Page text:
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In patients with acute liver failure or chronic liver disease, many changes in the hemostatic system occur. The liver is the site of synthesis of nearly all coagulation factors, both pro- and anticoagulant proteins. A reduced synthesis function of the liver will lead to reduced levels of these factors in circulation. In addition, the liver is involved in the clearance of many activated coagulation factors and protein–inhibitor complexes from the circulation, which, in turn, can lead to activation of the coagulation system if liver function is impaired. Furthermore, the liver is involved in the synthesis and clearance of pro- and antifibrinolytic proteins, which may lead to a shift in the balance of the fibrinolytic system. Also primary hemostasis might be affected in liver disease because of thrombocytopenia and impaired platelet function, which is frequently encountered in these patients. It is evident that patients with liver disease have frequent bleeding episodes, mainly in the gastrointestinal tract, such as variceal bleeding. It has been a longstanding dogma that patients with liver disease are at a high risk of bleeding caused by the above mentioned hemostatic changes. However, in recent years, this cause of the bleeding tendency has been questioned because of the concomitant reductions of pro- and anticoagulant factors and pro- and antifibrinolytic factors. More recent studies using more sophisticated coagulation tests showed that thrombin generation is normal in patients with chronic liver failure and that some may even have a prothrombotic phenotype. This led to the development of a model of a rebalanced hemostatic system in these patients, which may have immediate implications for treatment. Hematologists and other clinicians taking care of patients with acute liver failure of chronic liver disease, such as cirrhosis, are still faced with the questions of whether these patients need correction of the changes in hemostasis before interventions such as paracentesis, biopsies, dental care, and surgery. It was generally believed that replacement therapy with frozen plasma or prothrombin complex concentrate was indicated. However, based on these new findings, physicians should now be more restrictive in the use of hemostatic agents and blood products in these patients both in liver disease and during liver transplantation.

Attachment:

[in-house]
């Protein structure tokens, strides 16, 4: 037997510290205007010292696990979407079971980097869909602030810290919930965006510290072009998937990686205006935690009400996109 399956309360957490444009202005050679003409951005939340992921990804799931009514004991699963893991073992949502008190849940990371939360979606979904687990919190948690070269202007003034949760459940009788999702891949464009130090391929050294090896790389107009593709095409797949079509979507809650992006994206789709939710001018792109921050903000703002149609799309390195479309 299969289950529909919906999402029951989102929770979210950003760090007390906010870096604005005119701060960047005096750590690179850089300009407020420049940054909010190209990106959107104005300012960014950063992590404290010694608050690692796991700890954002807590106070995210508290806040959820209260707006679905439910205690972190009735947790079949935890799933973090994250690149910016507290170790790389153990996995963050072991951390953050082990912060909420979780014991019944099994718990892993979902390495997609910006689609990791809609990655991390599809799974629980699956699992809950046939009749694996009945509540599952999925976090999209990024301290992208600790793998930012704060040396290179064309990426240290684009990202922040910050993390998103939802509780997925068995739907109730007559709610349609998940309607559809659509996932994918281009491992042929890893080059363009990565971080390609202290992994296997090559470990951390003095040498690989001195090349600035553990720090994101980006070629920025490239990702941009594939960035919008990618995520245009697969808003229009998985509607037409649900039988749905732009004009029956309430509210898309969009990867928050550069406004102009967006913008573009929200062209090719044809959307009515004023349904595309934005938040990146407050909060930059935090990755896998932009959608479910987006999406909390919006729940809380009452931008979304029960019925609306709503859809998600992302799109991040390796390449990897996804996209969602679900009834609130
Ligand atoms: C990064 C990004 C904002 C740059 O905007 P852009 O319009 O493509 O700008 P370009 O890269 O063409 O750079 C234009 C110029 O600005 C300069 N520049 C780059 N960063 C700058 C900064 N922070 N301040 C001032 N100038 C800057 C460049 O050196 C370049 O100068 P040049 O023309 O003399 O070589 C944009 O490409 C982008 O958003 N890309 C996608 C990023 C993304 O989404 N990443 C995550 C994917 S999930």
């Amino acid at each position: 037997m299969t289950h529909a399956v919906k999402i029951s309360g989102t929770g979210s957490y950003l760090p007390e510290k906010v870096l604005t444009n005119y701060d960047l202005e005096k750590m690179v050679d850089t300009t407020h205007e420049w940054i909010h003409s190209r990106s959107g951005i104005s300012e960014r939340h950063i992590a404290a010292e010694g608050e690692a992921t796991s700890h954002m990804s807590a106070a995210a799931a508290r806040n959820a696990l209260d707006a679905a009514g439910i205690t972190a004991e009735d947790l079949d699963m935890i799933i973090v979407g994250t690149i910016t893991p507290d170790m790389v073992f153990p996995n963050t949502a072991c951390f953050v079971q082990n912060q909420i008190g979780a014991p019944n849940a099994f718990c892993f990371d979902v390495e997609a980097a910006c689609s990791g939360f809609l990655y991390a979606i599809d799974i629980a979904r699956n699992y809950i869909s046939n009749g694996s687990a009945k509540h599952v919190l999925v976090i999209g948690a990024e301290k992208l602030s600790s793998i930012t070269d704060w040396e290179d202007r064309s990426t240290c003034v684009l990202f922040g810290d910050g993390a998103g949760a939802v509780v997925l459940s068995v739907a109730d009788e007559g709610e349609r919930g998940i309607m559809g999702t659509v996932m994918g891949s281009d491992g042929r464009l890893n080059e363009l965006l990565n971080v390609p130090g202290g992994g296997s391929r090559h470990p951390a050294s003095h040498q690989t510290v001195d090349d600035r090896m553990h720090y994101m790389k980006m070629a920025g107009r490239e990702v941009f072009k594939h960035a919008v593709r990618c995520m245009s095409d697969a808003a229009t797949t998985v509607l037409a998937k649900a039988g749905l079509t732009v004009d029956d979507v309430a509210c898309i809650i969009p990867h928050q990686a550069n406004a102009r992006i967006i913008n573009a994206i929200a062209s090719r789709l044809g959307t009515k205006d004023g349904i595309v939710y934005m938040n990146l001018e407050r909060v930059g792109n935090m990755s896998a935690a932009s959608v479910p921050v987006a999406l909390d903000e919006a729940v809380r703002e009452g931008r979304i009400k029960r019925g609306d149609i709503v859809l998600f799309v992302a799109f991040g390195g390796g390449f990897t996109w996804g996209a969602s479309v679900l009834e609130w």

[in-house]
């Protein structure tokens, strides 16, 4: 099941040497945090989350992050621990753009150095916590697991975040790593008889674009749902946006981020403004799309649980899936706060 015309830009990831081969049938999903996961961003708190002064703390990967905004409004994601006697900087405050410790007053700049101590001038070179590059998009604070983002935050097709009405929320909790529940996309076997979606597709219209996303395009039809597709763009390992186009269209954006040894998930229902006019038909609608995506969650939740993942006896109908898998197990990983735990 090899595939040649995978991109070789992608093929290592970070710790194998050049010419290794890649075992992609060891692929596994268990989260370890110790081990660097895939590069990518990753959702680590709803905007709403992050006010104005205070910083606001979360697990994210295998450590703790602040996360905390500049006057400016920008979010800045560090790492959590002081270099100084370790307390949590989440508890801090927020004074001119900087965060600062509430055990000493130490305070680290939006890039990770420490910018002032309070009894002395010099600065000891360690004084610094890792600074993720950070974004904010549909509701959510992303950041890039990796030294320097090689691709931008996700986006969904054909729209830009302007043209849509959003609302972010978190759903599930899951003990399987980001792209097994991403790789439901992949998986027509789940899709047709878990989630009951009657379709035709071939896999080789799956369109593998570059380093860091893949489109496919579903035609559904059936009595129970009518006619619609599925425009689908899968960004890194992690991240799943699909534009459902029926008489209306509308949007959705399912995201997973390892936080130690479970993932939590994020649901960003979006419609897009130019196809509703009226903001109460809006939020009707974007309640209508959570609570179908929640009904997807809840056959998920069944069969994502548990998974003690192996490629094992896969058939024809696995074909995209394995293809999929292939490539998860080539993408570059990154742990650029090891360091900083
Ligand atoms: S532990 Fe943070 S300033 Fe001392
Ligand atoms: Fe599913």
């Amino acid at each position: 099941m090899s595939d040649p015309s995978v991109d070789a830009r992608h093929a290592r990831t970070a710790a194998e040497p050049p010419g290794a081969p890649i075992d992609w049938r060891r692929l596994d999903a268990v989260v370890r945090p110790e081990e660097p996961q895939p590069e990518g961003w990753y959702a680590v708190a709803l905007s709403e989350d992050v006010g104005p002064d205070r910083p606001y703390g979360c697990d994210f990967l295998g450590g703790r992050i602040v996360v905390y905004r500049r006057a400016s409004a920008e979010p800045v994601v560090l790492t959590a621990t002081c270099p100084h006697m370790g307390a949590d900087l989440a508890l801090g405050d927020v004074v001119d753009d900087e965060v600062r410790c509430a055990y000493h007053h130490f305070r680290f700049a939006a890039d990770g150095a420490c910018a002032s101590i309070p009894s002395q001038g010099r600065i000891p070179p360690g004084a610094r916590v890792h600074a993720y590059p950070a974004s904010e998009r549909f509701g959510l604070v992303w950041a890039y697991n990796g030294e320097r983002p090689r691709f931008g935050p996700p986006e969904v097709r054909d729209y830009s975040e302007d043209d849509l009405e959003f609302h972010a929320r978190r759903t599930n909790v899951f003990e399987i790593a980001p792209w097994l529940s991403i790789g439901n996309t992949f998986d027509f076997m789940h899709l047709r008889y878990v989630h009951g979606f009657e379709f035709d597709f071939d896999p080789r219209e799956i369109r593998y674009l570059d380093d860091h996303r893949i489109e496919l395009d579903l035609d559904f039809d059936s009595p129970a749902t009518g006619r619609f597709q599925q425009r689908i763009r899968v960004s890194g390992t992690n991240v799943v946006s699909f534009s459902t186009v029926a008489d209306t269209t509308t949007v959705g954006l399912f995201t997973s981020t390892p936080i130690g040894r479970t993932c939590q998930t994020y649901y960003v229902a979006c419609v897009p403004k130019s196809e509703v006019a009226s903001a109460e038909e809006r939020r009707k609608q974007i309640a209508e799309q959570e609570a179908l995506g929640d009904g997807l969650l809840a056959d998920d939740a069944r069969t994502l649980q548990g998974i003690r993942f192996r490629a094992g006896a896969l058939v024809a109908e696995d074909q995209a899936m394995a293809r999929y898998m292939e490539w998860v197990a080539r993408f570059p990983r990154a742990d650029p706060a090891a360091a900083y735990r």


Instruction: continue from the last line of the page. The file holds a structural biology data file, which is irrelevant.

Acronyms and Abbreviations:

ADAMTS13, a disintegrin-like and metalloprotease with thrombospondin domain 13; aPTT, activated partial thromboplastin time; DDAVP, 1-deamino-8-D-arginine vasopressin; DIC, disseminated intravascular coagulation; FFP, fresh-frozen plasma; HAT, hepatic artery thrombosis; HSC, hepatic stellate cell; INR, international normalized ratio; ISI, international sensitivity index; LMWH, low-molecular-weight heparin; MELD, model of end-stage liver disease; PAI-1, plasminogen activator inhibitor 1; PFA, platelet function analyzer; PT, prothrombin time; PVT, portal vein thrombosis; TAFI, thrombin-activatable fibrinolysis inhibitor; t-PA, tissue-type plasminogen activator; VWF, von Willebrand factor.

The liver plays a central role in the hemostatic system. Liver parenchymal cells are the site of synthesis of most coagulation factors (except factor VIII), the natural inhibitors of coagulation, including protein C, protein S, and antithrombin, and essential components of the fibrinolytic system, ...

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